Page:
- Colby, Frederick S (2008). Narrating Muhammad's Night Journey: Tracing the Development of the Ibn 'Abbas Ascension Discourse. State University of New York Press. ISBN 978-0-7914-7518-8.
- Schimmel, Annemarie (1985). And Muhammad Is His Messenger: The Veneration of the Prophet in Islamic Piety. The University of North Carolina Press. ISBN 978-0-8078-1639-4.
- Colby, Frederick (2002). "The Subtleties of the Ascension: al-Sulami on the Miraj of the Prophet Muhammad". Studia Islamica (94): 167–183. doi:10.2307/1596216. JSTOR 1596216.
- Schimmel, Annemarie (1985). And Muhammad Is His Messenger: The Veneration of the Prophet in Islamic Piety. The University of North Carolina Press. pp. 247–248. ISBN 978-0-8078-1639-4.
- Ana Echevarría, "Liber scalae Machometi", in David Thomas; Alex Mallett (eds.), Christian–Muslim Relations: A Bibliographical History, Vol. 4 (Brill, 2012), pp. 425–428.
- "BBC – Religions – Islam: Lailat al Miraj". bbc.co.uk. Archived from the original on 16 October 2007. Retrieved 17 August 2007.
- "WRMEA – Islam in America". Washington Report on Middle East Affairs. Archived from the original on 27 September 2007. Retrieved 17 August 2007.
- "Meraj-ul-Alam observed". Tribune India. 4 April 2019. Retrieved 13 March 2021.
- Reiter, Yitzhak. "The Elevation in Sanctity of al-Aqsa and al-Quds." Jerusalem and Its Role in Islamic Solidarity. Palgrave Macmillan, New York, 2008. 11-35.
- Jonathan M. Bloom; Sheila Blair (2009). The Grove encyclopedia of Islamic art and architecture. Oxford University Press. p. 76. ISBN 978-0-19-530991-1. Archived from the original on 15 June 2013. Retrieved 26 December 2011.
- Oleg Grabar (1 October 2006). The Dome of the Rock. Harvard University Press. p. 14. ISBN 978-0-674-02313-0. Archived from the original on 15 June 2013. Retrieved 26 December 2011.
- Brent E. McNeely, "The Miraj of Prophet Muhammad in an Ascension Typology" Archived 30 May 2012 at the Wayback Machine, p3
- Buhlman, William, "The Secret of the Soul", 2001, ISBN 978-0-06-251671-8, p111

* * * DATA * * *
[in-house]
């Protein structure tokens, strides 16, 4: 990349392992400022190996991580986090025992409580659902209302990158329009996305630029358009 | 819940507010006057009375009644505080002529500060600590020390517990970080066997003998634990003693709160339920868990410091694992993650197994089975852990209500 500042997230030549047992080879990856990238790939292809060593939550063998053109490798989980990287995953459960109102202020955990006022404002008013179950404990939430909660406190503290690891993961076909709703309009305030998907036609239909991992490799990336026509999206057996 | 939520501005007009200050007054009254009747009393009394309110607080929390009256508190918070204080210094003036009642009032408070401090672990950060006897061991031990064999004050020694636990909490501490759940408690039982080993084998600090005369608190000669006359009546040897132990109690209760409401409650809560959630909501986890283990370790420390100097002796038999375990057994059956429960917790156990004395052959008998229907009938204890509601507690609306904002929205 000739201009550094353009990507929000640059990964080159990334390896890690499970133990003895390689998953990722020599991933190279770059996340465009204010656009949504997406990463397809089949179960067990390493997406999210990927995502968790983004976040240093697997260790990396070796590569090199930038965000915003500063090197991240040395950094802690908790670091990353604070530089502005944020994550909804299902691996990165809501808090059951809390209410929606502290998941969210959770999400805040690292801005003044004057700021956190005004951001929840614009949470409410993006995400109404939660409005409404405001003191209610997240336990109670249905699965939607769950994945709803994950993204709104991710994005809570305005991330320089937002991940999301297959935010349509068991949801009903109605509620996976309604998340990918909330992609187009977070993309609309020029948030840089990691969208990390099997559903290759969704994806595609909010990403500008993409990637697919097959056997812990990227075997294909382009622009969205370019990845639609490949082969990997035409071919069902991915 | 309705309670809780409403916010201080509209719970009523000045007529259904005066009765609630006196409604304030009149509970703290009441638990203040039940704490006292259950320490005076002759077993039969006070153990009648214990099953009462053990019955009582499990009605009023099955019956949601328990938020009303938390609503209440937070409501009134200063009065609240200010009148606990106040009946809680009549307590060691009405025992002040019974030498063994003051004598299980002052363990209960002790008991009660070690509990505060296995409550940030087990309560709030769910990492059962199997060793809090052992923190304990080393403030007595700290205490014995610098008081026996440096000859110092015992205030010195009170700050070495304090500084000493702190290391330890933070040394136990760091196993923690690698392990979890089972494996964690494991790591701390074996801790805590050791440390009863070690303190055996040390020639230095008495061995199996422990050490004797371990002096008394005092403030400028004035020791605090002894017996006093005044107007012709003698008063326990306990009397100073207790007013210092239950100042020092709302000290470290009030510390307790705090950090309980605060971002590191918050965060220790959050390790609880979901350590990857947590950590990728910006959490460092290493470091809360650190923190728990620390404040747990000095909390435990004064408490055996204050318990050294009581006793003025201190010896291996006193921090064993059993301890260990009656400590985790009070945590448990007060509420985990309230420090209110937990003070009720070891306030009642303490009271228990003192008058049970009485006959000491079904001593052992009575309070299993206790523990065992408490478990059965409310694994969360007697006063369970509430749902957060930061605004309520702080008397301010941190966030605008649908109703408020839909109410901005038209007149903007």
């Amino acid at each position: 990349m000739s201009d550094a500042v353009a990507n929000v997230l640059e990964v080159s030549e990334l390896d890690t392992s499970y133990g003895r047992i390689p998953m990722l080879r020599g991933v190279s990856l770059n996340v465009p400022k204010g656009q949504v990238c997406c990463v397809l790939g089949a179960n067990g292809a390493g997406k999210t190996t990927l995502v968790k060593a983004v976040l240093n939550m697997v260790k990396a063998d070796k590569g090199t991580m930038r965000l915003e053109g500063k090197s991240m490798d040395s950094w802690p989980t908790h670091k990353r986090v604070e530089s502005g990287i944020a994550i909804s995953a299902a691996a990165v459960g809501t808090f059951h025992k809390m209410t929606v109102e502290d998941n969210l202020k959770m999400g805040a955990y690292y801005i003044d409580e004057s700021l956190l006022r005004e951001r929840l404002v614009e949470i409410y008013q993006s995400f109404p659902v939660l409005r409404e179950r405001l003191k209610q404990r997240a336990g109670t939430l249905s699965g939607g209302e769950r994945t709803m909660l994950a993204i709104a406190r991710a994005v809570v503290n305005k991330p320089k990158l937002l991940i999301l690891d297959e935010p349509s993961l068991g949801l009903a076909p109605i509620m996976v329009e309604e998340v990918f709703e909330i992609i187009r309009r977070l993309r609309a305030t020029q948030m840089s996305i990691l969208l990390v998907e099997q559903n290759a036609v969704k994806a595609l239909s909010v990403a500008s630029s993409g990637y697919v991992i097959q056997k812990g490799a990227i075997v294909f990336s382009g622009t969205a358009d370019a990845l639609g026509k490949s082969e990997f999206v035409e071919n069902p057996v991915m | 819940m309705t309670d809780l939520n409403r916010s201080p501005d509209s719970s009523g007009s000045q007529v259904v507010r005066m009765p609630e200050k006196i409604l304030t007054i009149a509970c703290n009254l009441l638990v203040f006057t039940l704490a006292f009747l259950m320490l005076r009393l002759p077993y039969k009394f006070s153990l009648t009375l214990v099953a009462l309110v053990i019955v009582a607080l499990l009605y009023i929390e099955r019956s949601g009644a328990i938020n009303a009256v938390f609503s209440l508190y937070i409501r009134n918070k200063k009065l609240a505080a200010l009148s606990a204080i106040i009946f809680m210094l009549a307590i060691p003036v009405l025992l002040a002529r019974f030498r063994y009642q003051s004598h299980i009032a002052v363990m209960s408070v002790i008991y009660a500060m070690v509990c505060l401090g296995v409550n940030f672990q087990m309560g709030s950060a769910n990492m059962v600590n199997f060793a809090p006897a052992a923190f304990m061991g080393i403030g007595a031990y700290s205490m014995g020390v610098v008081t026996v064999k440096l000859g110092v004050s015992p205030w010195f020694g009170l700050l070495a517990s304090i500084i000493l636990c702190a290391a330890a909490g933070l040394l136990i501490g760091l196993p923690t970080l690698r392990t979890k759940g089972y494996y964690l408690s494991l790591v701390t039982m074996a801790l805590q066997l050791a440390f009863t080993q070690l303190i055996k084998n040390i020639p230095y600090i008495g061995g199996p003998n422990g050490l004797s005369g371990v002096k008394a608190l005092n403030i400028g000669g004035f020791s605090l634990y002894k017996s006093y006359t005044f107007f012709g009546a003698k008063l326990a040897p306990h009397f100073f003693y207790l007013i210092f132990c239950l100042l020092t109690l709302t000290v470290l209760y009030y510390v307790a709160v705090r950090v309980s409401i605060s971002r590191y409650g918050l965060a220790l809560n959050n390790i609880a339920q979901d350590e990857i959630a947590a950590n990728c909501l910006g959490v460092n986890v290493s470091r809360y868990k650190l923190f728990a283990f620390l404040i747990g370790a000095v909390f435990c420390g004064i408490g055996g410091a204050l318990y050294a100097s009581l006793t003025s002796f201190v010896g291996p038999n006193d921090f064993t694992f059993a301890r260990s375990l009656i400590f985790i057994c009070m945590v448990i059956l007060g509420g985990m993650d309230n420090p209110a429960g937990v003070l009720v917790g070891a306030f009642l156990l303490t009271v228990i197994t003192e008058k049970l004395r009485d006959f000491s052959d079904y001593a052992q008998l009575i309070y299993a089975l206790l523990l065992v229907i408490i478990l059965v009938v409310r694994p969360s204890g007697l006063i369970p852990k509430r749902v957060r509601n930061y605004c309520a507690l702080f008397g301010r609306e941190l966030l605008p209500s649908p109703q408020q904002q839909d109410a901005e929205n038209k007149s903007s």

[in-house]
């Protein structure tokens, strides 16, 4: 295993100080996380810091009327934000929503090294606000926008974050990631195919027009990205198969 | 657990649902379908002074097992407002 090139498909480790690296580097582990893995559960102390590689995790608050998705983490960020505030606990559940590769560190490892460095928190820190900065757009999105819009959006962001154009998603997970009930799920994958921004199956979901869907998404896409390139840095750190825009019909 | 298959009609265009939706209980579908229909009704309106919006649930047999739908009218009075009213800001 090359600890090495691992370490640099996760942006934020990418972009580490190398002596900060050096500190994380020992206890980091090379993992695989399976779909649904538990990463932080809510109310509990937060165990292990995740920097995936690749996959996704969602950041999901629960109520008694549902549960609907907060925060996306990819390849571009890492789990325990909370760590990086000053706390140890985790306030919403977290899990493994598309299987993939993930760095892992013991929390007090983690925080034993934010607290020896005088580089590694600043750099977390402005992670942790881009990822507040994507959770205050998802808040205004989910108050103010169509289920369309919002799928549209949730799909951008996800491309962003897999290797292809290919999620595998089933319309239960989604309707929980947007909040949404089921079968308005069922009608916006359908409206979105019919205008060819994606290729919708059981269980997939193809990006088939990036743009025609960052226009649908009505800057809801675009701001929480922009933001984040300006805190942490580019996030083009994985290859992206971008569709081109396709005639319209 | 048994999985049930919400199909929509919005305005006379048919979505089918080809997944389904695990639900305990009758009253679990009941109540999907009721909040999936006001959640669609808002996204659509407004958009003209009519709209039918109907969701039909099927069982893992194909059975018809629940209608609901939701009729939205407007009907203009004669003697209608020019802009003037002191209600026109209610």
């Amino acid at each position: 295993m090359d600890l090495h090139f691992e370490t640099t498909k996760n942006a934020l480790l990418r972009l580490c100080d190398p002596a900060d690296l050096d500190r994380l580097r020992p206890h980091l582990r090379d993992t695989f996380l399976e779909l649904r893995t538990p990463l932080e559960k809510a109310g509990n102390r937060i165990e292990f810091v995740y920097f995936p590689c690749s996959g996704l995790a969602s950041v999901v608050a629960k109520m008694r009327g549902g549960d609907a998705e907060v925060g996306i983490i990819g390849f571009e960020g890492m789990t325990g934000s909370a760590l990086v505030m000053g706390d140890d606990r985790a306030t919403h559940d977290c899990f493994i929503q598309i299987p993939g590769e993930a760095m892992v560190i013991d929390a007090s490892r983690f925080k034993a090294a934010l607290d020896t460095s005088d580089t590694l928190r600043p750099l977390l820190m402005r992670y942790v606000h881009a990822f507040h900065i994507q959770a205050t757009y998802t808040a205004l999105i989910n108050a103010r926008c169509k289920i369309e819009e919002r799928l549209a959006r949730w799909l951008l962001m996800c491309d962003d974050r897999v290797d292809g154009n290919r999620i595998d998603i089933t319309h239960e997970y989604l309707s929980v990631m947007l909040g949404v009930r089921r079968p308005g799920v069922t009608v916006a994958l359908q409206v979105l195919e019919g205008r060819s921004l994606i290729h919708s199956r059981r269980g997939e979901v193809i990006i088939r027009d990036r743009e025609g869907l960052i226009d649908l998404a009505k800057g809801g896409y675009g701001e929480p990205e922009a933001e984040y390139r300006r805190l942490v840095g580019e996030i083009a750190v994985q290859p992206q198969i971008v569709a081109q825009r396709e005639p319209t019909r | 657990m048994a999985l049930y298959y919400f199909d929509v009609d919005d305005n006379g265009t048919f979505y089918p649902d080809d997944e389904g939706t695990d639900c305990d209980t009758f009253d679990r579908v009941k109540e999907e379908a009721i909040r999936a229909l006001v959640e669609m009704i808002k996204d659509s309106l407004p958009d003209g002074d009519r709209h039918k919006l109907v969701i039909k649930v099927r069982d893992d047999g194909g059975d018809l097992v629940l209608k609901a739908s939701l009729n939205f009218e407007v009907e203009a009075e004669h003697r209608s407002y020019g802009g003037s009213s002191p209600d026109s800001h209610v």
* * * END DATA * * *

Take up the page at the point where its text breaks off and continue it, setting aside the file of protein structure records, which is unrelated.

- Brown, Dennis; Morris, Stephen (2003). "Religion and Human Experience". A Student's Guide to A2 Religious Studies: for the AQA Specification. Rhinegold Eeligious Studies Study Guide. London, UK: Rhinegold. p. 115. ISBN 978-1-904226-09-3. OCLC 257342107. Archived from the original on 10 February 2016. Retrieved 10 January 2012.
The revelation of the Qur'an to Muhammad [includes] his Night Journey, an out-of-body experience where the prophet was miraculously taken to Jerusalem on the back of a mythical bird (buraq)....
- Watt/Welch (1980). Der Islam I. pp. 288–291.
- Ghada, Karmi (1997). Jerusalem Today: What Future for the Peace Process?. pp. 115–116.
- Kohen, Elli. "5". History of the Byzantine Jews: A Microcosmos in the Thousand Year Empire. p. 36.
- R. W. Thomson (1999). The Armenian History Attributed to Sebeos. Liverpool University Press. pp. 208–212. ISBN 9780853235644.
- Elad, Amikam. (1995). Medieval Jerusalem and Islamic Worship. Holy Places, Ceremonies, Pilgrimage BRILL, pp. 29–43. ISBN 90-04-10010-5.
- le Strange, Guy. (1890). Palestine under the Moslems, pp. 80–98.
- Siddiqui, Abdul Hameed. The Life of Muhammad. Islamic Book Trust: Kuala Lumpur. 1999. p. 113. ISBN 983-9154-11-7
- Wāqidī, Muḥammad ibn ʻUmar, or 748-823 (2011). The life of Muḥammad : al-Wāqidī's Kitāb al-maghāzī. Rizwi Faizer, Amal Ismail, Abdulkader Tayob, Andrew Rippin. Milton Park, Abingdon, Oxon: Routledge. p. 469. ISBN 978-0-415-57434-1. OCLC 539086931.
When he desired to turn back to Medina, he set out from al-Jirrana on Wednesday night, twelve nights remaining in Dhul-Qada. He donned his ihram at the furthest mosque (al-masjid al-Aqsa), which was below the wadi on a remote slope. It was the place of prayer of the Messenger of God when he was in al-Jiranna. As for the closest mosque, a man from the Quraysh built it and he marked that place with it.
- Bremmer, Jan N. "Descents to hell and ascents to heaven in apocalyptic literature." JJ Collins (Hg.), The Oxford Handbook of Apocalyptic Literature, Oxford (2014): 340-357.
- 2 Kings 2:11
- Vuckovic, Brooke Olson. Heavenly journeys, earthly concerns: the legacy of the mi'raj in the formation of Islam. Routledge, 2004, 46.
- Asad, Muhammad (1980). "Appendix IV: The Night Journey". The Message of the Qu'rán. Gibraltar, Spain: Dar al-Andalus Limited. ISBN 1904510000.
- Colby, Frederick, "Night Journey (Isra & Mi'raj), in Muhammad in History, Thought, and Culture: An Encyclopedia of the Prophet of God (2 vols.), Edited by C. Fitzpatrick and A. Walker, Santa Barbara, ABC-CLIO, 2014, Vol II, pp. 420–425.[ISBN missing]
- Schimmel, Annemarie, "The Prophet's Night Journey and Ascension", in And Muhammad Is His Messenger: The Veneration of the Prophet in Islamic Piety, University of North Carolina Press, Chapel Hill, 1985.[ISBN missing]
- Author Unknown, "Commemorating The Prophet's Rapture And Ascension To His Lord" in Sunnah.org (last accessed 24 September 2017)
- "Isra and Miraj: The Miraculous Night Journey in Daiyah (last accessed 24 September 2017)
- Israa and Miraj in Learn Deen (last accessed 24 September 2017)
- A. Bevan, Muhammad's Ascension to Heaven, in "Studien zu Semitischen Philologie und Religionsgeschichte Julius Wellhausen," (Topelman, 1914, pp. 53–54.)
- B. Schrieke, "Die Himmelsreise Muhammeds," Der Islam 6 (1915–16): 1–30
- Colby, Frederick. The Subtleties of the Ascension: Lata'if Al-Miraj: Early Mystical Sayings on Muhammad's Heavenly Journey. City: Fons Vitae, 2006.
- Hadith On Isra and Mi'raj from Sahih Muslim
- Isra Wal Miraj The Full Story Of The Night Journey